There are lots of international locations in this film as usual. Belarus, Vienna, Casablanca and London. The concept of the Rogue Nation is a bit of a red herring. The sleight of hand of who is working for who, is all nicely and neatly packaged for the last minute reveal. Simon Pegg steals the show most of the time and rightly so. Cruise is looking a little aged around the edges at the age of 53, the shelf life of his character is creeping up. He still seems fairly agile and game so another film of the series is already in the works for next year.
(Review by reesa)

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Sunday, July 26, 2015

Movies Scheduled 7/26-8/1

Big Fan Boy is giving away swag from the movie Pixels. All you have to do is go to Zeus Comics at 3 p..m. today.

We have some newbies so make sure you look at the pass and see how many people it can admit. Most of the time it is for two people. You can always ask for passes if you don't win any but please make sure you try to win them before asking. We do have the same few people who are always asking for passes.

Now when you want to reply to someone don't just hit reply like you would normally do. All that does is goes right back to the group and gets denied! You need to reply to the sender down close to the bottom of the email it has who sent the email. Just copy their email address and hit forward and put that email in and bam they get the email and you can possibly get the ticket you want/need! That will make everyone happy and when y'all are happy I am happy!

Oh and if you are not signed up for the Angelika newsletter then most of the time you can go to their facebook page and it is there most of the time.

If you have any questions please email me at

Sunday July 26th

Monday July 27th

Man From U.N.C.L.E. 7:30 p.m. Angelika Dallas
Mission Impossible: Rogue Nation 7:30 p.m. AMC Valley View
Shaun the Sheep 7:00 p.m. Angelika Dallas

Tuesday July 28th

Mission Impossible: Rogue Nation 7:30 p.m. AMC Northpark
Asian Movie Madness: Kung Fu Killer Alamo Drafthouse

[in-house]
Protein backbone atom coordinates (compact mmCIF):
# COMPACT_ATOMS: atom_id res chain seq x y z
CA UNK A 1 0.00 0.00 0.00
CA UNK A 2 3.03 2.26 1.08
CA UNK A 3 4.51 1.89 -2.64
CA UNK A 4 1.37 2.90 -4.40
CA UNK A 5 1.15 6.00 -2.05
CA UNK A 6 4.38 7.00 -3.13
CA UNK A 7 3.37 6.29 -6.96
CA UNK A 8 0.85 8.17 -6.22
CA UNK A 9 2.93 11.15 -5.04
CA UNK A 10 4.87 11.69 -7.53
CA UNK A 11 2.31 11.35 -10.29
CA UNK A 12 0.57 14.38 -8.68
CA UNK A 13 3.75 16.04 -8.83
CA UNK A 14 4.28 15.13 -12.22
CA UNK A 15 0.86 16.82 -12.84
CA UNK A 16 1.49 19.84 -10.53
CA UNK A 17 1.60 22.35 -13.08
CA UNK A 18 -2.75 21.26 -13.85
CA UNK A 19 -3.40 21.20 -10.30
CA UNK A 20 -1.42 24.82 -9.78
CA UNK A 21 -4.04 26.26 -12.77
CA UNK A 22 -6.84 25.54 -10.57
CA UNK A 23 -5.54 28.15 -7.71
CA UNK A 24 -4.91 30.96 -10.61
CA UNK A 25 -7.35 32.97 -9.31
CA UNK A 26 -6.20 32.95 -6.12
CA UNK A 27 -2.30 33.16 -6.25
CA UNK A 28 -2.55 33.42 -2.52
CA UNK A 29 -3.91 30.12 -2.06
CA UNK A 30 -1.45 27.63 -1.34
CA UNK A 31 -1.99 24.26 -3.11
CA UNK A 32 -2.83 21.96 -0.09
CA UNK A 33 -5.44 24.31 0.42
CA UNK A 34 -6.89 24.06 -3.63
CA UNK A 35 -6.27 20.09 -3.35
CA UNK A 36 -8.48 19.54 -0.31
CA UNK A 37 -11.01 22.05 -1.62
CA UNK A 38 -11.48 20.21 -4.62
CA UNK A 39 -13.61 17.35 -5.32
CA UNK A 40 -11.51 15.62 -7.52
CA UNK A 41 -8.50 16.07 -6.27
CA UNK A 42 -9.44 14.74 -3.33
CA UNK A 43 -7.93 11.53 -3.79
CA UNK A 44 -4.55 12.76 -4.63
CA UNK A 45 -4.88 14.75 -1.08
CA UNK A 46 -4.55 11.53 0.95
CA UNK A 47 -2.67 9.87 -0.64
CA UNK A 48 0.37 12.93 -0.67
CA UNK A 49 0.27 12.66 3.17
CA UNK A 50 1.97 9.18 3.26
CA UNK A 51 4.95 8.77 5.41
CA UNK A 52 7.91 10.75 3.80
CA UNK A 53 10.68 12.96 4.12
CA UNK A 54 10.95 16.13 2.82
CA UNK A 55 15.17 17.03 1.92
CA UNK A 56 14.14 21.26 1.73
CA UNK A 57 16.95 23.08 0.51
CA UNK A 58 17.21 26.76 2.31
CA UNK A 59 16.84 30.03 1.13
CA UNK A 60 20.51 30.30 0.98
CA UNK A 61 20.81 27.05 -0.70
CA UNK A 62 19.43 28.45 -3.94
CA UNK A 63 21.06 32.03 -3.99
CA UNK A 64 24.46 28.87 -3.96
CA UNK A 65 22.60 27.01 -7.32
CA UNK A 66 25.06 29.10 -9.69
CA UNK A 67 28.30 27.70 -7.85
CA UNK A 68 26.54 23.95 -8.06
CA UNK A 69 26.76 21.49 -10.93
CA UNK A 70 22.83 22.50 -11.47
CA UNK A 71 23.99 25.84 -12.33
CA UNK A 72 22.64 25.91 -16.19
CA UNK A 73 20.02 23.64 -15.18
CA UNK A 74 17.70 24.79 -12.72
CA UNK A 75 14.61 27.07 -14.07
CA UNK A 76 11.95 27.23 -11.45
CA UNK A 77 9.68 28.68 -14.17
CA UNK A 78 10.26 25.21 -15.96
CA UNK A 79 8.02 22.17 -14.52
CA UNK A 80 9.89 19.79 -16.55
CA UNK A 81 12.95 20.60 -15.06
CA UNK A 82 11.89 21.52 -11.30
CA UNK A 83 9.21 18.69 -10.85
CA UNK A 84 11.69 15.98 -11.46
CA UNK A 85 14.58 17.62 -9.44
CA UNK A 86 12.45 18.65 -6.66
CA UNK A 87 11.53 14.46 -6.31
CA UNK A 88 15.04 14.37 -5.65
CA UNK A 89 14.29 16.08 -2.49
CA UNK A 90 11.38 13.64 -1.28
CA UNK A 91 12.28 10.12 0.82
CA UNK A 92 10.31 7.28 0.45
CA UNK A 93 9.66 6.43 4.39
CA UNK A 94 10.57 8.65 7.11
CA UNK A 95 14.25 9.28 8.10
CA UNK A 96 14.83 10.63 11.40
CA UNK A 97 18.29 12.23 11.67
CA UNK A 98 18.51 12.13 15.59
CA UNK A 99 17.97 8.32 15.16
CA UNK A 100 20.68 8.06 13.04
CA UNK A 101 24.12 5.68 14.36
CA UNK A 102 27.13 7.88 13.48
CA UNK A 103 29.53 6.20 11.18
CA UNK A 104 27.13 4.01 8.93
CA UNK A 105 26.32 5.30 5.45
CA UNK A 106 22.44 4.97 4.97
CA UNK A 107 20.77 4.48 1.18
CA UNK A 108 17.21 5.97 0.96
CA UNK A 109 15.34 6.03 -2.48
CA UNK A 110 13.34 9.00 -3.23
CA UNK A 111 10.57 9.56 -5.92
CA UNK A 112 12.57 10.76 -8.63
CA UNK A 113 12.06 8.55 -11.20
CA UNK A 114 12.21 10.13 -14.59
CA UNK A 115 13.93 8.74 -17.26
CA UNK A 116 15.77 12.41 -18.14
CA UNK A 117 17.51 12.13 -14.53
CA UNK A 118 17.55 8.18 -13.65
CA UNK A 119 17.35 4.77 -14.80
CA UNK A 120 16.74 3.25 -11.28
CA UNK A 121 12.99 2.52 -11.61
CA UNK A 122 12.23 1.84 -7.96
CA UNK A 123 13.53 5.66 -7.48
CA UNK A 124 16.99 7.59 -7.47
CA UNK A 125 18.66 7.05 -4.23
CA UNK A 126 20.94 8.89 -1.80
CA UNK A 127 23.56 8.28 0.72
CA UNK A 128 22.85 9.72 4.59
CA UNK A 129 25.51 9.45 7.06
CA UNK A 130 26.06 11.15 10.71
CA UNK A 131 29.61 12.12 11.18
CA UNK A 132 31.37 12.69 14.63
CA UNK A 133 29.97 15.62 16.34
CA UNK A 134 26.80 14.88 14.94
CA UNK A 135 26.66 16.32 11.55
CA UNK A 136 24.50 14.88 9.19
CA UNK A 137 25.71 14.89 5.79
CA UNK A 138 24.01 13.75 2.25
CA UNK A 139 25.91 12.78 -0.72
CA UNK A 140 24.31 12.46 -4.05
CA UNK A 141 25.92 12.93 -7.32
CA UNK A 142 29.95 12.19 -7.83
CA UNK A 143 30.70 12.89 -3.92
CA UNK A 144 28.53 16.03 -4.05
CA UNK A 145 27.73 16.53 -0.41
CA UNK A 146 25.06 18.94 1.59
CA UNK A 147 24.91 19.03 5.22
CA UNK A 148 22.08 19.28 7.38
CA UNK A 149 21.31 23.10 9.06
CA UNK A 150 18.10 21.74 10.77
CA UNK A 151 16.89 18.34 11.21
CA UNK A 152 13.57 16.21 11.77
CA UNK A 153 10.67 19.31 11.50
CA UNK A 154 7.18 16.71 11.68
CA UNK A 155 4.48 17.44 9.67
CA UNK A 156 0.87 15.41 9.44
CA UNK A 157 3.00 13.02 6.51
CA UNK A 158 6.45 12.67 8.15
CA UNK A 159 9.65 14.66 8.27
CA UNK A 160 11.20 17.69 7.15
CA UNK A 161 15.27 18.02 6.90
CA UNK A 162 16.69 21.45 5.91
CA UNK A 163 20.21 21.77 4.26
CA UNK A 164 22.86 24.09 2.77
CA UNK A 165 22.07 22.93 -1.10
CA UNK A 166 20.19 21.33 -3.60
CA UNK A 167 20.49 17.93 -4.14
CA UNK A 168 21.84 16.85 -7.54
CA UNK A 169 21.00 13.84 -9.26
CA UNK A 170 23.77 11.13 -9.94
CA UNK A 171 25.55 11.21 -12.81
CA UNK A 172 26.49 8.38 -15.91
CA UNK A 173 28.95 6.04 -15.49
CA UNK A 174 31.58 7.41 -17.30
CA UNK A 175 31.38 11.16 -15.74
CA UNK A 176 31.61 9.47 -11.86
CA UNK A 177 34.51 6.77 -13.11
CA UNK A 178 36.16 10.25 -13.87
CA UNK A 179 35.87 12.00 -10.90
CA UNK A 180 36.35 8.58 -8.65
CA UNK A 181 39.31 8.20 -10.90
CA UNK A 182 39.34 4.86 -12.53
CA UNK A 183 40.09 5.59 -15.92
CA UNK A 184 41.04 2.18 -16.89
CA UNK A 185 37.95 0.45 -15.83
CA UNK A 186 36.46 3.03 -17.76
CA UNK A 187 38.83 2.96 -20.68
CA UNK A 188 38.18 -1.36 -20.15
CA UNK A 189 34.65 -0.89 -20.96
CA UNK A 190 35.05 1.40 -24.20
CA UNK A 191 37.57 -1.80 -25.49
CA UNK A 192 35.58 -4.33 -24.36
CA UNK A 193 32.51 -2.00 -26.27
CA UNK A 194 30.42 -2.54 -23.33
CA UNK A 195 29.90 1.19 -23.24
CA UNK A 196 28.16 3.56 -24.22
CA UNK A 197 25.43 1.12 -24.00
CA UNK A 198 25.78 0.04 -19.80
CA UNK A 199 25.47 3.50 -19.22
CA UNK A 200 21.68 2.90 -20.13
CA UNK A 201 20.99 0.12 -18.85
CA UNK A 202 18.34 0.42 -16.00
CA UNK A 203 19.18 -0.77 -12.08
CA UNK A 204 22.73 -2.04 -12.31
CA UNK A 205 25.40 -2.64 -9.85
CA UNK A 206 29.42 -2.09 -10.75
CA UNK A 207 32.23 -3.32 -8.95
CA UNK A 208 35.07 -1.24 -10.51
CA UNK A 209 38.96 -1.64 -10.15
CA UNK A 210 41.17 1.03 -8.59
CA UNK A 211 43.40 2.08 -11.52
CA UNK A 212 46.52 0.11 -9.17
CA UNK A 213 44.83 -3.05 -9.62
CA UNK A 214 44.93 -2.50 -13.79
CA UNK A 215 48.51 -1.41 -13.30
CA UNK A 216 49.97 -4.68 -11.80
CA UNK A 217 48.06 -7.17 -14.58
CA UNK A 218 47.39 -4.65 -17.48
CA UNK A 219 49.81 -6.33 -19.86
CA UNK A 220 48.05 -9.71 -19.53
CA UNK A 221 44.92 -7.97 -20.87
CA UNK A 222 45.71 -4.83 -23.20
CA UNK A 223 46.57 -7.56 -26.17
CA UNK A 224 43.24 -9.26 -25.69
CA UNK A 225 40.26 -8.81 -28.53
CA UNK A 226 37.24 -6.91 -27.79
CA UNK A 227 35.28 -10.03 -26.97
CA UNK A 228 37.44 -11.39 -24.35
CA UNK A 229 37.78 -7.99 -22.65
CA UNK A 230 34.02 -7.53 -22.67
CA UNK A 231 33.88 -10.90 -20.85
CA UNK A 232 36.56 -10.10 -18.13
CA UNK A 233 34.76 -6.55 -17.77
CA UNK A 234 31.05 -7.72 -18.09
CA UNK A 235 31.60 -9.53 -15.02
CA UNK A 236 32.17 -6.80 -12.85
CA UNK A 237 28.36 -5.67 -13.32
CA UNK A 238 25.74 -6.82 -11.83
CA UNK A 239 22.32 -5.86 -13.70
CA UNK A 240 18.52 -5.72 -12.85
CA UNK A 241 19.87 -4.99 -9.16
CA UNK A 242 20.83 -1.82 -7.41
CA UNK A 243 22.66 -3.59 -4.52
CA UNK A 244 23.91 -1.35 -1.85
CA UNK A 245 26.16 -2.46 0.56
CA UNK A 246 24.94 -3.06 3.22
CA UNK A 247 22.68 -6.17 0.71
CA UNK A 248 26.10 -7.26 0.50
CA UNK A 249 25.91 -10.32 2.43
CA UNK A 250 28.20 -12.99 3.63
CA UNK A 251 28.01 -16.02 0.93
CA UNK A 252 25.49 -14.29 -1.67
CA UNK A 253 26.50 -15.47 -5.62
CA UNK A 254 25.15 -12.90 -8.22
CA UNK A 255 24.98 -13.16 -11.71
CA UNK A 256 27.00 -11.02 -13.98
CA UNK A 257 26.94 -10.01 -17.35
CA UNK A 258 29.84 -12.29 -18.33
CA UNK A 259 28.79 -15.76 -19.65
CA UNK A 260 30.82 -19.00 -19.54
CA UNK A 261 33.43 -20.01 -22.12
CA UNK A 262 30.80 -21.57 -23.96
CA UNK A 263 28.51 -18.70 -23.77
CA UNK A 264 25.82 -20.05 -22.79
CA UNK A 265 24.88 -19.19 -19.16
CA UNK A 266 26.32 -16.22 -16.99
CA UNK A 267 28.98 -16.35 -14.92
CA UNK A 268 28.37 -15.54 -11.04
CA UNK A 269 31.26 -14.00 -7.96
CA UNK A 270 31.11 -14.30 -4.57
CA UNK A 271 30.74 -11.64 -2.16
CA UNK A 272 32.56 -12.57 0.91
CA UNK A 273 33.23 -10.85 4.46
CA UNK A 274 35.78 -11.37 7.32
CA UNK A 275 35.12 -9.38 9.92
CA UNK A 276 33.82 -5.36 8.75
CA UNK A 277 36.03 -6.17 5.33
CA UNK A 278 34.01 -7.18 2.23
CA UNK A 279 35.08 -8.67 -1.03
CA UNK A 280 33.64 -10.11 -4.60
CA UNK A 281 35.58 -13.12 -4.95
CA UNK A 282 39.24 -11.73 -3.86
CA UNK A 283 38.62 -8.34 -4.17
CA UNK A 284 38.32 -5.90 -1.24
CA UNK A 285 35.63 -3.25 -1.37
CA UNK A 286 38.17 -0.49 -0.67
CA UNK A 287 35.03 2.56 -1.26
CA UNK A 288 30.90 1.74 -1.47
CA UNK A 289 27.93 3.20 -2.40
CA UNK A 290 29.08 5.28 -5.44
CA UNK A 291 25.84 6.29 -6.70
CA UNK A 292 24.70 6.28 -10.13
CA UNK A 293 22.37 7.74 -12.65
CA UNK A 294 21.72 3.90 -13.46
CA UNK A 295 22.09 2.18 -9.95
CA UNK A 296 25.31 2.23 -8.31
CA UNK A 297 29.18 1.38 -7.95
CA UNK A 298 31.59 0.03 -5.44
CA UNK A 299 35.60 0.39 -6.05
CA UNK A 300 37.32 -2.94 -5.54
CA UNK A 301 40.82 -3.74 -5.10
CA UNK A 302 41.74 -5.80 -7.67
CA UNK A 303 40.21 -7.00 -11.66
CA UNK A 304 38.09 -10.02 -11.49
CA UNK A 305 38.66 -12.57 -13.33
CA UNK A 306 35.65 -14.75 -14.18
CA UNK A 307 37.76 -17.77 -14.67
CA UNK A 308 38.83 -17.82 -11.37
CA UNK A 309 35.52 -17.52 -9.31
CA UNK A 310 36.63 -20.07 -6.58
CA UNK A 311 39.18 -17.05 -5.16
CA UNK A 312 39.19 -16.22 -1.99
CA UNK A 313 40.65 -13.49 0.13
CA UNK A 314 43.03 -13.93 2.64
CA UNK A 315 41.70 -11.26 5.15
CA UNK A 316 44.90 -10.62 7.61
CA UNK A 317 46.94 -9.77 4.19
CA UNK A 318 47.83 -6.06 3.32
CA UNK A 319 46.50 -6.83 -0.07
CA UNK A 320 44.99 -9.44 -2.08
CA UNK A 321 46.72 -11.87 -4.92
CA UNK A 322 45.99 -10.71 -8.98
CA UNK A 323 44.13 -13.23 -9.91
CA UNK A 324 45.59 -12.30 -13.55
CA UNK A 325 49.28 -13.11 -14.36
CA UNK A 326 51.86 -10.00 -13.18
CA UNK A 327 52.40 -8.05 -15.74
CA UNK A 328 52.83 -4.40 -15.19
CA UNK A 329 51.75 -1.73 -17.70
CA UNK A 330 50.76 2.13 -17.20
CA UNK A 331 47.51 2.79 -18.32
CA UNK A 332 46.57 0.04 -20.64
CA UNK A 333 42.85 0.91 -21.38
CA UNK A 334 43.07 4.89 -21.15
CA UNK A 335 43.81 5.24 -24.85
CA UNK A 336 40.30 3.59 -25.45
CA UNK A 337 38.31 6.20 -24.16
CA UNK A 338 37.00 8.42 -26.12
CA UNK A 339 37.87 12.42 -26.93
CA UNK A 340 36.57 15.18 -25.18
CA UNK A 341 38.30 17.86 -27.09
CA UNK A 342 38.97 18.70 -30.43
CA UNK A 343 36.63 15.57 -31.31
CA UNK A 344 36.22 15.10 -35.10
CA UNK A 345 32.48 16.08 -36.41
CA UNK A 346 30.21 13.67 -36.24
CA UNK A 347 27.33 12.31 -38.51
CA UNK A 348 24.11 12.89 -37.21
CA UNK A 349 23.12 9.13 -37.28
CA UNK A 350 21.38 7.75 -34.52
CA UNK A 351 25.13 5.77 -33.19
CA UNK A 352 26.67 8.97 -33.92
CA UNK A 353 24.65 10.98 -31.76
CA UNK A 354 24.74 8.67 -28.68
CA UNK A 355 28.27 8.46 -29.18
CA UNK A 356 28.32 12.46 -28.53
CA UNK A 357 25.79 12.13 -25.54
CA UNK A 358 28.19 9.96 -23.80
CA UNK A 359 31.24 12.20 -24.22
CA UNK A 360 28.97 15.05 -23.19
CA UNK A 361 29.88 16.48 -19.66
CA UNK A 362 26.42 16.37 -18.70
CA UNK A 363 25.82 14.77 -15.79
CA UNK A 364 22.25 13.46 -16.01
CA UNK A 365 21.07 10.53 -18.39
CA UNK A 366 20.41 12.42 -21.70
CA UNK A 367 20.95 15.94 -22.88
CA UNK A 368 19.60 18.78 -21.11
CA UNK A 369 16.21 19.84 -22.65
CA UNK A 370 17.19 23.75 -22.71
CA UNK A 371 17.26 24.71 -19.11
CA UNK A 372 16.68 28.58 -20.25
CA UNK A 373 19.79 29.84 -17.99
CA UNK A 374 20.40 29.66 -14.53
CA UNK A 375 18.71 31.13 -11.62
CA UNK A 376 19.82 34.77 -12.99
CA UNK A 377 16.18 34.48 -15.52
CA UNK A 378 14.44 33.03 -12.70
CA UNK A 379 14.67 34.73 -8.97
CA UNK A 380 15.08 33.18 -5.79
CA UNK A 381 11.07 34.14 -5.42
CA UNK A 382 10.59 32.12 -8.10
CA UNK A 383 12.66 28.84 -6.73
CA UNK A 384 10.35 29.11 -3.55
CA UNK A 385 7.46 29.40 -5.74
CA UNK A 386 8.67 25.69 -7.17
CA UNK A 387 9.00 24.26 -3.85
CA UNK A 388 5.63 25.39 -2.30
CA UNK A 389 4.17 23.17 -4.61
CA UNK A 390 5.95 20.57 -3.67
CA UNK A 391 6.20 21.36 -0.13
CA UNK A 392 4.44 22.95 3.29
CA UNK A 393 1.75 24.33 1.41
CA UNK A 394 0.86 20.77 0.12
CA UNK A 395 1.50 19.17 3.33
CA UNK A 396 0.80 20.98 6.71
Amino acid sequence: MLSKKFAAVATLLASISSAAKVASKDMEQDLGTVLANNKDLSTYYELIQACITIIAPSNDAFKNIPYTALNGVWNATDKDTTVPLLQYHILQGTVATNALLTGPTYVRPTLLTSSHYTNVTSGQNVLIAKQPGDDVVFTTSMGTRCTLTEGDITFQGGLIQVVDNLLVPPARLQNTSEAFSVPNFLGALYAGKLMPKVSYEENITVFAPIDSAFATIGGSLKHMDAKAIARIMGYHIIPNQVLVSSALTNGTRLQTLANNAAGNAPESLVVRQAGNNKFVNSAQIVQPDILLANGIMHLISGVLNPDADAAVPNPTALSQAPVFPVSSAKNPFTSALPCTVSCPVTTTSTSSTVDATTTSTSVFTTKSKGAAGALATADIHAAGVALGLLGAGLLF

Wednesday July 29th

Mission Impossible:Rogue Nation Inwood
Samba 7:30 p.m. Angelika Dallas

Thursday July 30th

Friday July 31st

Saturday August 1st

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Saturday, July 25, 2015

AFFD: Wild City

Wild City is a gruesome but intriguing look at a former cop, his brother, and a woman’s quest to end a gang war with them in Hong Kong. A woman named Yun gets drunk at T-Man, the cop’s, bar one night and gets his family involved in fighting a gang who’s trying to kill her. She also carries a case with dirty money and gold which is related to her former lover who is an attorney affiliated with the gangs. What made the sliced limbs and bloody bullets comfortable for me was that the protagonists were fierce good guys. T-man and his brother Chung, who help Yun end this chase, are dangerous forces of protection against the gangs. There are some scenes that are so second by second you think that they will get killed by close proximity. Yet, in reality they swing ferociously with the gang’s own knifes or slam the gangs rapidly to the point where the brothers are untouchable. Being a former cop, T-Man knows how to kill with his hands and plot situations where the gang is vulnerable. I love the type of action thrillers where the lead is or was in law enforcement. I really liked the small points where the brothers get back at certain gang members who hurt them. Even though at one point T-Man slices against an alive young member, there was a strange justice that I felt. The 3rd or 4th scene in where Yun is being kidnapped is very thrilling as you see T-Man and Chung tag-teaming to find the car. Chung is almost crushed by a semi and T-Man is attacked by several members. Knowing that even not 25 minutes in the film that level of loudness was all over the filmed city was very gratifying. Despite Chung’s teenager-like attitude, T-Man has a very straight, disciplined, and persistent personality that’s offsets his brother. Obviously don’t bring a 14 year old to this but do see it if you want to see some edgy urban battles. The Asian community makes fantastic films that sometimes beat anything made in the US. This was an example of a stimulating gangster film that was as not aggressive as to be indigestible. In the first scene I thought T-Man was actually a crooked cop when he said that everything has a price. I do realize now that that may be but some who are powerful can choose to fight for weaker majority.
(Review by Wyatt Head)

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AFFD: A Girl Next Door